Q&A with Kevin West, CEO, K logix

Q and A with KW Snip


Q: Over last 5 years, CISOs are asking K logix for trends around how they compare to their peers in terms of reporting structure, why is this important? 

A: That’s a great question, because I’ve thought a lot about why we are getting asked that. What we do know is that less CISOs are reporting into CIOs than ever before, more are reporting into CEOs and other areas of business outside of IT.  We poll CISOs on a yearly basis, and recently we found that 33% report into CIOs (down from 62% in 2017), 27% report into Chief Risk Officers, 11% into Chief Technology Officers, 11% into CEOs, and the rest a mix of Chief Financial Officers and General Counsels, among other C-level titles. 

So, why are CISOs asking us about this? Why do they care about reporting structures? Since the most significant change we’ve seen in recent years is the decrease of CISOs reporting into CIOs, I believe they care about getting out from under IT. That gives them a more direct line into the business, so they are able to communicate on their program’s behalf. 
I’m curious if this trend will continue and what the long term benefits will be, and look forward to continuing to watch how it unfolds in the coming years. 

Q: What additional responsibilities have CISOs taken on in recent years? 

A: My thoughts on this come directly from real world experience with the CISOs I communicate with among our customer base. These CISOs are taking on more risk-related duties, working through areas like GRC, third party, and transformation requirements. I imagine this is similar to CISOs across most industries, as they are persistently working to ensure the security program is keeping pace with the direction the business wants to go. Not only are they working to continually align, but they talk about ensuring strong communication is in place so security is included in projects from the beginning, as many would say the “shift left” mentality that security is baked in from the start and not an afterthought. 

When I speak with CISOs, I wonder how they continue to evolve in these circumstances. Being pulled in many directions while still maintaining a low risk profile and high maturity may be challenging.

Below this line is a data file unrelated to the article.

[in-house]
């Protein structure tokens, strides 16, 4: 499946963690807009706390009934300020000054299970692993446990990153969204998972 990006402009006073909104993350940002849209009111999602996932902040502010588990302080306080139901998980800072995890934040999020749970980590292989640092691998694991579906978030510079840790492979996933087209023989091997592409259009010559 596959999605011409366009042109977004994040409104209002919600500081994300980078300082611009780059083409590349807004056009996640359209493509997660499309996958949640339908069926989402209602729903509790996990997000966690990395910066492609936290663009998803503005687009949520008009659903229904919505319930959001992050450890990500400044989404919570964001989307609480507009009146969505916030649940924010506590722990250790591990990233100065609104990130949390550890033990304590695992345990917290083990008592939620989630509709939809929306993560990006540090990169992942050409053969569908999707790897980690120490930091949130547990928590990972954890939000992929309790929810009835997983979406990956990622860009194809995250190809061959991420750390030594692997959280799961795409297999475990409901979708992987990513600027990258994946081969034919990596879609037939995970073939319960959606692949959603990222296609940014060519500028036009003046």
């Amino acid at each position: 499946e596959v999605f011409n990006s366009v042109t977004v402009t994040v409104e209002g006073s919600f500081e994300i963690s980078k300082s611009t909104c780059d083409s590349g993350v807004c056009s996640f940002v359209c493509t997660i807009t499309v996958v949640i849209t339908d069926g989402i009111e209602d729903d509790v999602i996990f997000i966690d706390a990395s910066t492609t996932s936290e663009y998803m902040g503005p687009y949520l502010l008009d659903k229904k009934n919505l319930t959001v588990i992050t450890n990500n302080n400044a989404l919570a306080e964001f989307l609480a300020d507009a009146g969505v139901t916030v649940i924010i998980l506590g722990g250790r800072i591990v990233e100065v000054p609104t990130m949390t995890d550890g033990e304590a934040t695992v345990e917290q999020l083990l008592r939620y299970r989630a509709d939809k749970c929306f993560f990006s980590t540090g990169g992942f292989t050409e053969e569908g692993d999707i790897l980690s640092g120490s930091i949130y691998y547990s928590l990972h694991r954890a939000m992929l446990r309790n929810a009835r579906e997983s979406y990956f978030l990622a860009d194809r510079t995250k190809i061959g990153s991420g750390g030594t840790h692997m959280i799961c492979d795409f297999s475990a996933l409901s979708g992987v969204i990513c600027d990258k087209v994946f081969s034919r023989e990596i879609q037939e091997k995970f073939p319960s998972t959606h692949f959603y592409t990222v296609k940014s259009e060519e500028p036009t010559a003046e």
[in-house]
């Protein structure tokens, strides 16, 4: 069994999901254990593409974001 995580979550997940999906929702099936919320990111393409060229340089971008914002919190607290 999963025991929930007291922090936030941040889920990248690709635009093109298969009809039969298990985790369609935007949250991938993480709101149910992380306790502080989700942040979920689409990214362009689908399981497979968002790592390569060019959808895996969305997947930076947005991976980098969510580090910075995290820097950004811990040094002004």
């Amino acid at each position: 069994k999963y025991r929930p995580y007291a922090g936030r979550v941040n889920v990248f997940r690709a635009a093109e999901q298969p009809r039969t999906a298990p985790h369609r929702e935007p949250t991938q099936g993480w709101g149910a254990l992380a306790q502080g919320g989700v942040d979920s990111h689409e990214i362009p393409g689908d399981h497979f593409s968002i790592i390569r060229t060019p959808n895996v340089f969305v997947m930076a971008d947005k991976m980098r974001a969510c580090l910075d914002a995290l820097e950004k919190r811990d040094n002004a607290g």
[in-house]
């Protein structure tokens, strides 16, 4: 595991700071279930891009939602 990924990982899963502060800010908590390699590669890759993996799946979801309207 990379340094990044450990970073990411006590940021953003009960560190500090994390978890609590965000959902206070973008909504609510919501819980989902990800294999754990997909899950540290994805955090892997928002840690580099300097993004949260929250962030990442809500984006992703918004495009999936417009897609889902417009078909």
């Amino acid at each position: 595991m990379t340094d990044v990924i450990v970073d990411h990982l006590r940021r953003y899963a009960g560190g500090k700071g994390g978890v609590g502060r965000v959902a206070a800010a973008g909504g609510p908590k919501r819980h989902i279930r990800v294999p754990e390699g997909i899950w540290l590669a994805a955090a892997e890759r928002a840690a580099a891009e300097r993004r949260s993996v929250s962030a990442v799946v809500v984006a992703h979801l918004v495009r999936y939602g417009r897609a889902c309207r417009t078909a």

Q: How are CISOs juggling everything?

A: Many of our customers are dealing with budget restraints, while at the same time having more responsibilities added to their plates. Often times, they might not have budget to add headcount, so they have to think strategically about investing in either tools that have potential to help them streamline across responsibilities, or platforms to consolidate individual investments, alleviating pressure on headcount. Alternatively, they are using outside help, like a third party to come in and partner with them to ease the burden on their teams’ time. 

I am curious about the long-term impact of this rinse and repeat cycle, and will continue to speak with our CISO community about this topic. 

Q: How have CISOs relationships with their boards and executives changed?

A: In my experience over the last 20 plus years working with security teams, I’ve seen a lot of growth between CISOs and boards. Today, many CISOs have seats at the table and are actively presenting to board, in contrast to 5-10 years ago when they might not have had an opportunity to speak in front of them. I’m not saying it is a perfect relationship, some CISOs get 10-15 minutes twice a year to present, while others get significantly more time. It really varies, and in many of the CISO interviews we conduct for this magazine, we hear the same thing – there is no standard, and still a wide variety of board interactions.

The people sitting on boards seem to be more knowledgeable about cybersecurity. I’ve heard from CISOs that their board members might sit on multiple boards and can come into meetings with context of how other companies are running cyber strategies. Many CISOs talk about there being a  greater awareness around cyber, something they find to be a big benefit, because they are doing less educating and able to engage in more thoughtful conversations. 

Many of the CISOs we’ve interviewed say that no matter what, the most important thing to do in boardroom presentations is to simplify and cut down what they plan to present and make sure it hits home with a business person. Then go back and simplify again! CISOs make a more meaningful impact during meetings and might be better positioned to gain more budget or resources. At the very least, gain more mindshare and get their priorities across in a more streamlined way.

Q: What types of questions are board members asking CISOs?

A: I’m not an expert on boardroom discussions, but I do learn from our customers and those we interview for this magazine about their interactions. In these conversations, I’ve learned that boards have elevated their level of questioning. While CISOs still receive questions like “will the cyber incident I saw on the news happen to us”, they are also being asked more poignant questions specific to their organization and its goals. They are hearing things similar to - “what is the business impact of your current priorities”, they are curious about things like revenue impact, privacy regulations, risk tolerance, and long-term goals for maturity. 


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